Yes, I am an atheist. Happily, so is Ridley Scott.

So it seems Exodus is aiming for something a bit deeper than propaganda. The smartest religion-based films all have a sense of spirituality about them, not in a pandering sense, but to appeal to the similarities we share as a species. Our fears, our hopes, our desires, these emotions transcend organized religion and speak to each of us on a personal level. Scott, who handled even the most heavy-handed Christian themes in last year’s Prometheus admirably, should be able to strike that cord with a more universal tone. On top of that, Christian Bale will almost certainly prove a fantastic casting choice as Moses.

14. Maps to the Stars

file_177163_1_map-of-the-stars1I prefer director David Cronenberg when he’s making hard-edged mystery movies like A History of Violence over winking, meta works like eXistenZ, but the director’s latest film dealing with, according to star Julianne Moore, “the pursuit of fame at any cost,” has me intrigued. And already the signs of Cronenberg’s trademark meta-ness are there – this is the first film the 70-year old Canadian filmmaker has ever shot in Los Angeles, a film being produced by the very people he’ll be criticizing.

Maps to the Stars began as a screenplay by Bruce Wagner, who turned it into the novel “Dead Stars” after the project fell through, then re-adapted it into a screenplay when it was picked up again. The New York Times described Wagner’s novel as, “Stomach-turning, sick-making, rancid, repugnant, repellent, squalid, odious, fetid, disgusting.” Sounds right up Cronenberg’s alley.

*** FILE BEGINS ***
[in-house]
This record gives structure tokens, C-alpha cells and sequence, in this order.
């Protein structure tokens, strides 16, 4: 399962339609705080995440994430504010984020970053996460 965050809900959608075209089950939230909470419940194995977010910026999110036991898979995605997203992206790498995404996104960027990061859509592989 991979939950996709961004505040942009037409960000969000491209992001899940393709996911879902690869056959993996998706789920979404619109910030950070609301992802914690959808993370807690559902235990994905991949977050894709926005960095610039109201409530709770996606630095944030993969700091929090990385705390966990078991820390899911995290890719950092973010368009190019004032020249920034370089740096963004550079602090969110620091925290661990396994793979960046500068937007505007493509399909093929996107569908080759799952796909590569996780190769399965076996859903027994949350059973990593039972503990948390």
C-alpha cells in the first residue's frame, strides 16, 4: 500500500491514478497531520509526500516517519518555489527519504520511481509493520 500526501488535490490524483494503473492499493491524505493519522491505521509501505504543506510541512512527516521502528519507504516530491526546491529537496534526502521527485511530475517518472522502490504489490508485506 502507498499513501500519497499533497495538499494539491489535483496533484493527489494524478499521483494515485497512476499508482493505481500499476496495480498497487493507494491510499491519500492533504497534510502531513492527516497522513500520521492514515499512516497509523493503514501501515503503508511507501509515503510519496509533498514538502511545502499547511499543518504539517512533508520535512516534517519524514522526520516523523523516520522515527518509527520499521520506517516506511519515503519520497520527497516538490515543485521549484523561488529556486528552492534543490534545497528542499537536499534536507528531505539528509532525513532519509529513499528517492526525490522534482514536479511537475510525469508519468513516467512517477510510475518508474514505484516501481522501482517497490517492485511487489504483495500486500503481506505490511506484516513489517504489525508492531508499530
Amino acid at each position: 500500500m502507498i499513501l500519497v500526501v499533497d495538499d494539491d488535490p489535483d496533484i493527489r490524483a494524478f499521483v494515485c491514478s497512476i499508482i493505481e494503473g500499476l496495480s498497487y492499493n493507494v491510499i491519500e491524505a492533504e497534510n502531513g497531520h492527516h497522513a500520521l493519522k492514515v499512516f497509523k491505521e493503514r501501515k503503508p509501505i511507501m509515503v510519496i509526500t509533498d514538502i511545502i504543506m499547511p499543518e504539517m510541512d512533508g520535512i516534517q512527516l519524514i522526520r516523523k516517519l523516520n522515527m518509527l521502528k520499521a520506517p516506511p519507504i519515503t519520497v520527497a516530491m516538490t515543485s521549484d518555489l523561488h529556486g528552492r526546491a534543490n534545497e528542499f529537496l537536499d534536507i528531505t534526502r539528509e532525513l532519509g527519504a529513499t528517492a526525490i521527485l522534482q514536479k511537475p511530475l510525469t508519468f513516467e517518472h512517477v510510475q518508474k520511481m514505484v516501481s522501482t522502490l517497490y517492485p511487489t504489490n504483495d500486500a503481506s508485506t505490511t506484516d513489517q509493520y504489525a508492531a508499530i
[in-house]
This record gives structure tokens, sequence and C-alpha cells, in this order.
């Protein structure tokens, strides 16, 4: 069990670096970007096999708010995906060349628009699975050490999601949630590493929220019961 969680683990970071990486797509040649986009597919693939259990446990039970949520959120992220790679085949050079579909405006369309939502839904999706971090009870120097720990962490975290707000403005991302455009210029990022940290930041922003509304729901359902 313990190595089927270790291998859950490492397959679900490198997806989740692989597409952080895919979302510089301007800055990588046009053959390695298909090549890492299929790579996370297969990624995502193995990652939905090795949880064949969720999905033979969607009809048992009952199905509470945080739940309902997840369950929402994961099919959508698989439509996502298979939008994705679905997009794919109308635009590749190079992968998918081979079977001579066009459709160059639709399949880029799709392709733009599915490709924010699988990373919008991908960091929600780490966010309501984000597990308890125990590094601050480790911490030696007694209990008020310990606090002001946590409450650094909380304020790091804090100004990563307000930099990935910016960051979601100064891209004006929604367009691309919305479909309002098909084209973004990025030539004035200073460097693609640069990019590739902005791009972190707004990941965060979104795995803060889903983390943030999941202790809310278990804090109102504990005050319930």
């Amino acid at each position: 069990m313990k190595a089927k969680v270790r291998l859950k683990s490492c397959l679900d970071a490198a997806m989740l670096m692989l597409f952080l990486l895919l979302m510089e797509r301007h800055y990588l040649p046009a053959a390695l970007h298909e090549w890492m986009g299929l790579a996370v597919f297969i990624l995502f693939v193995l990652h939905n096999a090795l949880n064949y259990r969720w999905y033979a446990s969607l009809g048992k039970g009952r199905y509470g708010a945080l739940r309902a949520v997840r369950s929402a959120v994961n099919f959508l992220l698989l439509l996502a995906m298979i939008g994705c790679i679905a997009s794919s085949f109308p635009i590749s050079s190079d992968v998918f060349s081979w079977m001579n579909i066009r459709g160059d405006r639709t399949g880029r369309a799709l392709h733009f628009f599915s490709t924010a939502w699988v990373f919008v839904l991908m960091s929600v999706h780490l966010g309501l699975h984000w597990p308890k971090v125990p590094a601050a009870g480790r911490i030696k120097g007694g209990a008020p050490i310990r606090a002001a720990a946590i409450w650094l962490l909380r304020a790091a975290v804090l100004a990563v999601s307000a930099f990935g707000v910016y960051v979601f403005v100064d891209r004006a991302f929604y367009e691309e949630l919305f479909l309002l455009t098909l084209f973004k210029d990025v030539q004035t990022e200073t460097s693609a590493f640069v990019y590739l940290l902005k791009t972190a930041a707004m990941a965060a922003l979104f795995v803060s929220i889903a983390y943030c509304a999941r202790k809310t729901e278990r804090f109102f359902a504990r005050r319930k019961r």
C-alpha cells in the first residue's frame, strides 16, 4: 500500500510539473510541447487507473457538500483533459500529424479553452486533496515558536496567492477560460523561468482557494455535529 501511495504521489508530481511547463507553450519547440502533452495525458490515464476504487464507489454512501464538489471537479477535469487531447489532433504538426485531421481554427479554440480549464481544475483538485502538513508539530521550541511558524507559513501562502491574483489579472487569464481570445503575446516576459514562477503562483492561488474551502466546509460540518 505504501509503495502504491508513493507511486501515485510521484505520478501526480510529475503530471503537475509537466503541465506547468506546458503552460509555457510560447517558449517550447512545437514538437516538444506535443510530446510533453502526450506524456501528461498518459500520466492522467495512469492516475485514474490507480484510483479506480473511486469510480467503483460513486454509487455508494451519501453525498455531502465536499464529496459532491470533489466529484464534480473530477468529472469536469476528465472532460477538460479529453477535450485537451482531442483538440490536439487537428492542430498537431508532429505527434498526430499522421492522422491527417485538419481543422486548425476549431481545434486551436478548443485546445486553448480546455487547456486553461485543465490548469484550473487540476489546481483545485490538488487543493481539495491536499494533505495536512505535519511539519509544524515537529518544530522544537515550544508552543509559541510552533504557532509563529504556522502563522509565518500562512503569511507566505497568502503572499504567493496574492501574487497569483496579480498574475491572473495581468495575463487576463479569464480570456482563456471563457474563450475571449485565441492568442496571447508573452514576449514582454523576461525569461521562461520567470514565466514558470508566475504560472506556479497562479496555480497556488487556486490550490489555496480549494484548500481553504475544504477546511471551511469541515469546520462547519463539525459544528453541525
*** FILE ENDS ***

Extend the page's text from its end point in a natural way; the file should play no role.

13. 22 Jump Street

16-22-jump-streetI’d forgotten just how much I loved last year’s 21 Jump Street until I bought and re-watched the film on a whim during Black Friday. It is a truly hilarious movie, one of the funniest I’ve seen in a while, with its self-aware sending-up of the action genre. The film also did some really clever stuff portraying the generational gap between this and last decade’s high schoolers, which spoke to my funny bone more than even the passing years ever could.

Its sequel presents a similar premise, with Schmidt and Jenko (Channing Tatum and Jonah Hill) heading to college to find and bust up a new drug ring. I love the fact that the film unabashedly revels in the absurdity of its new title, being named as such simply because the cops now occupy the church across the street. My only concern is that the original screenwriters aren’t present, but luckily its directors are, so hopefully 22 Jump Street won’t fall victim to the typical comedy sequel pitfall of, you know, completely tarnishing the original film (ahem, Hangover).

12. Dawn of the Planet of the Apes

Andy-Serkis-as-Caesar-in-Dawn-of-the-Planet-of-the-Apes2011’s Rise of the Planet of the Apes was easily the best Apes film since the 1968 original, effectively relaunching the dormant franchise by going back and telling the backstory behind the simians’ takeover of Earth. It was smart about paying homage to the series’ legacy, while doing enough of its own thing to justify its own existence. One of the best surprises of the year was hearing the familiar, “Get your stinking paws off me you damned dirty ape!” followed by Caesar’s bellow of, “NO!” All I remember thinking was, “oh shit!”

Now it’s four years later, and the hyper-intelligent apes have been training and populating the forest where James Franco left them. The humans are now contemplating war against the apes to take back their land. How will the apes continue developing their speech? Will they start using obscenities? Have they perfected their British accents yet? Either way, with some likely incredible effects work from WETA and a motion-captured Andy Cerkis, let’s hope newbie Apes director Matt Reeves can keep this fire stoked.

11. The Expendables 3

expendables-2-logoTo call the Expendables films a guilty pleasure would imply some sort of guilt. I am completely, totally, unabashedly in support of Stallone’s biennial teaming of the best and boldest action stars for one big, fun ass-kicking session. And this time around the roster additions are even more impressive: Wesley Snipes, Jackie Chan, Harrison Ford, Mel Gibson, and Antonio Banderas round out an already outstanding ensemble of action veterans.